FORTUNE -- The Chinese economy hasn't fallen from the tightrope yet.
Markets in Asia rose Wednesday following the release of data showing that the growth of the Chinese economy slowed in the first quarter of 2014 to an annual rate of 7.4% from 7.7% the previous quarter. Though the first quarter saw the slowest growth for the Chinese economy in a year-and-a-half, markets were pleased with the way in which it was slowing -- with increases in retail sales signaling growth in domestic consumption and a slight decline in the rate of fixed asset investment growth, which show the Chinese turning away from what China bears see as a dependence on debt-fueled infrastructure projects.
But these statistics don't even begin to tell the story of how radically the Chinese economy continues to evolve. Millions of people per month continue to emigrate from China's farms to urban areas in search of work in the country's manufacturing sector, while the number of migrant workers in China is greater than the size of the entire American labor force. Maintaining an export sector that can supply jobs for all these people is priority No. 1 for China, lest a lack of economic progress leads to political instability.
And while data released Wednesday suggest that China is growing quickly enough while managing to slowly rebalance its economy, there are still plenty of reasons for critics to doubt they can continue to pull it off. Here are three:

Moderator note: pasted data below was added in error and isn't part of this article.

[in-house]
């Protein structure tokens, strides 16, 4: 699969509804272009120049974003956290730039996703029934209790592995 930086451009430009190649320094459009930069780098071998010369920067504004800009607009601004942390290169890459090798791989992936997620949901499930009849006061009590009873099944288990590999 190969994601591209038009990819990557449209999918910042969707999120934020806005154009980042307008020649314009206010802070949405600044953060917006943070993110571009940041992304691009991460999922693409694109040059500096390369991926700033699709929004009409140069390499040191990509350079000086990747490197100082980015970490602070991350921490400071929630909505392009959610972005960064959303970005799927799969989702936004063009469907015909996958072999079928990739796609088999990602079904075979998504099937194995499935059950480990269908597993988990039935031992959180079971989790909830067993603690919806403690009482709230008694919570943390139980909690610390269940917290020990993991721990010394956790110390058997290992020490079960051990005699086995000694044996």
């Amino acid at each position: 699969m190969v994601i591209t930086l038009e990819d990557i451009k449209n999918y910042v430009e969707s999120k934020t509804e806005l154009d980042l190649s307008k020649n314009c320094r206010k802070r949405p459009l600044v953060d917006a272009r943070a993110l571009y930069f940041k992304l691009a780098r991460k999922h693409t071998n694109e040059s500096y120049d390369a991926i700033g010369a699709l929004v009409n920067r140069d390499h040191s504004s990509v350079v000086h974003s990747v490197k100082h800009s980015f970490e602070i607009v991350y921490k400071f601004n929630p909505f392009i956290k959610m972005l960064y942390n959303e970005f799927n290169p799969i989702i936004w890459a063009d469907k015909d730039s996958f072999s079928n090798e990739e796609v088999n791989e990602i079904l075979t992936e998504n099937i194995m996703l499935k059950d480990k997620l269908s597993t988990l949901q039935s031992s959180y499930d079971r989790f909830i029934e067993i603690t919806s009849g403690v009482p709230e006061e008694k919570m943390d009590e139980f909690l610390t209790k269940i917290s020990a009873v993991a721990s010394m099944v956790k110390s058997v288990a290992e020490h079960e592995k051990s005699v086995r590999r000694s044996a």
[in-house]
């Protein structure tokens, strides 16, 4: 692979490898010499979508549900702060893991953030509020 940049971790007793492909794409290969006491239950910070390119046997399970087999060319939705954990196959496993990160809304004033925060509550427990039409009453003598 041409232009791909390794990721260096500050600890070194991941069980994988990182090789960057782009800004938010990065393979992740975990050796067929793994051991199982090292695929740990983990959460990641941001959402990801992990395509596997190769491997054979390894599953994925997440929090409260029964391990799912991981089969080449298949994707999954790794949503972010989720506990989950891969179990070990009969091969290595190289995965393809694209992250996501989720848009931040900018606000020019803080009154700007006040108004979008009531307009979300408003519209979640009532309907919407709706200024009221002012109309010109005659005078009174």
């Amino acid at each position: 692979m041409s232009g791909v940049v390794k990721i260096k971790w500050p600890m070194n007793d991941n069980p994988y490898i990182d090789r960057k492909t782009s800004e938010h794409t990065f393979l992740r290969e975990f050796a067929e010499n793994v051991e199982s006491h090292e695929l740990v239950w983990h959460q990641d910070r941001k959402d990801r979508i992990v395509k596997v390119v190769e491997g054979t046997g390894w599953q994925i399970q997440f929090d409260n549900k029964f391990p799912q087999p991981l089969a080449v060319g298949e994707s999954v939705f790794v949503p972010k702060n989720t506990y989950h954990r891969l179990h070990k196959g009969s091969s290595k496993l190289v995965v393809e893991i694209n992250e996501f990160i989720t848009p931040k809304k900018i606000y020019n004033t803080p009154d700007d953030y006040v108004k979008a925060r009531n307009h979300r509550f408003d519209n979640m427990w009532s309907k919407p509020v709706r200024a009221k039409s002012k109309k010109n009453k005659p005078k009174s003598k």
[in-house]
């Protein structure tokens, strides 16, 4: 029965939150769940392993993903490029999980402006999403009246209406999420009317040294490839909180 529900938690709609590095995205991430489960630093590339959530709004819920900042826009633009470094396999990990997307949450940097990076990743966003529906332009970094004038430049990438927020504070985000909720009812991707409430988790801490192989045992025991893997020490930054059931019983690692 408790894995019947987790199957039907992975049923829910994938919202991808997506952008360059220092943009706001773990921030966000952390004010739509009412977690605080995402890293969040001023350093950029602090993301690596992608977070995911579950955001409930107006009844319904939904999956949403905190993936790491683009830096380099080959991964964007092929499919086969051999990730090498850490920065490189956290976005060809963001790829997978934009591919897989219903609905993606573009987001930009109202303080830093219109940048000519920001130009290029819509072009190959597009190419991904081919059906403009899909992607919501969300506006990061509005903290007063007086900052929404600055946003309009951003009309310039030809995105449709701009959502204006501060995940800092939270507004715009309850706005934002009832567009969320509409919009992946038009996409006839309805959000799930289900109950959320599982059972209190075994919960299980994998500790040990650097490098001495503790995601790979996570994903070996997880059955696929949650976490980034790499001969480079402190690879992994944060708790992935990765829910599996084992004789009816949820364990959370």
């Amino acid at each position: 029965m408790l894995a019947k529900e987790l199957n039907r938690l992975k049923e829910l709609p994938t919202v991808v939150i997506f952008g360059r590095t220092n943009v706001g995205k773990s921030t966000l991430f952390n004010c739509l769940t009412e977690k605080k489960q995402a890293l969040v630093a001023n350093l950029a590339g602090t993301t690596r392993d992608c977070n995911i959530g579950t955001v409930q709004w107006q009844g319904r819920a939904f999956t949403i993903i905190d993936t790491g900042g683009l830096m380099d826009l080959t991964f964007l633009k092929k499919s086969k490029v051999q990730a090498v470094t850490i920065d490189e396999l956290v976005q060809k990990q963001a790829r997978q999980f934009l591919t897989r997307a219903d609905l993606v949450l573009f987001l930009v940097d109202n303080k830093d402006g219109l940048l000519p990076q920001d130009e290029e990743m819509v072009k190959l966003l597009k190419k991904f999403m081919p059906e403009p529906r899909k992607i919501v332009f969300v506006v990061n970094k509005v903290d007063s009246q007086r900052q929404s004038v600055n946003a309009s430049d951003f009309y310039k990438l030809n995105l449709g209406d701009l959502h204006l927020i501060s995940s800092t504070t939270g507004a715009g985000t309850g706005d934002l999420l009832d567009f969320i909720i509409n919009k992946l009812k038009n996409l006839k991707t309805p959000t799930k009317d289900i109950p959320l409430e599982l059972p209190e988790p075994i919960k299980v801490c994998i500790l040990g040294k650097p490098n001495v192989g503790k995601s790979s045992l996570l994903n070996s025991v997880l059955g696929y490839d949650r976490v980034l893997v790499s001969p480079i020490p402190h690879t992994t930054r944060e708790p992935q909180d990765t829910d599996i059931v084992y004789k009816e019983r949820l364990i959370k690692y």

1. Economic history suggests a seamless ascent isn't likely.
Be it the United States in the 1890s or Japan in the 1990s, it's common for economies to experience some sort of financial crisis as they make a transition from emergent to developed. Exceptions to this rule include Singapore and South Korea -- both of these "Asian Tigers" were able to ascend in status without lasting political or economic crises. Indeed, South Korea's transition from authoritarianism to democracy is sometimes cited as a model for those hopeful that democratic reforms will come to China. But even these economies were hit hard by the Asian financial crisis of the 1990s, and neither country is anywhere near as large or diverse as China.
2. The Chinese central government isn't all-powerful.
As former banker and author Satyajit Das pointed out recently, much of the case for expecting a so-called hard landing is centered around the way the central government interacts with powerful local governments in China. Writes Das,
An ancient Chinese proverb -- shan gāo, huángdì yuǎn -- states "The mountains are high and the emperor is far away." The saying implies that Beijing's control over its regions is historically weak, with local autonomy and little loyalty, meaning that central authorities have limited influence over local affairs.
Despite the central government's efforts to curb shadow bank lending to support big, economically questionable, politically motivated local infrastructure projects, there's plenty of evidence that these and other dodgy investments continue to be funded, threatening the stability of the system. A JPMorgan report from last year estimated that the size of the shadow banking sector doubled between 2010 and 2012 to $6 trillion. Even with recent efforts to rein in unregulated lending, much of the worst could already have been done.
3. Even without a bubble burst, wasteful spending could be a serious drag on growth.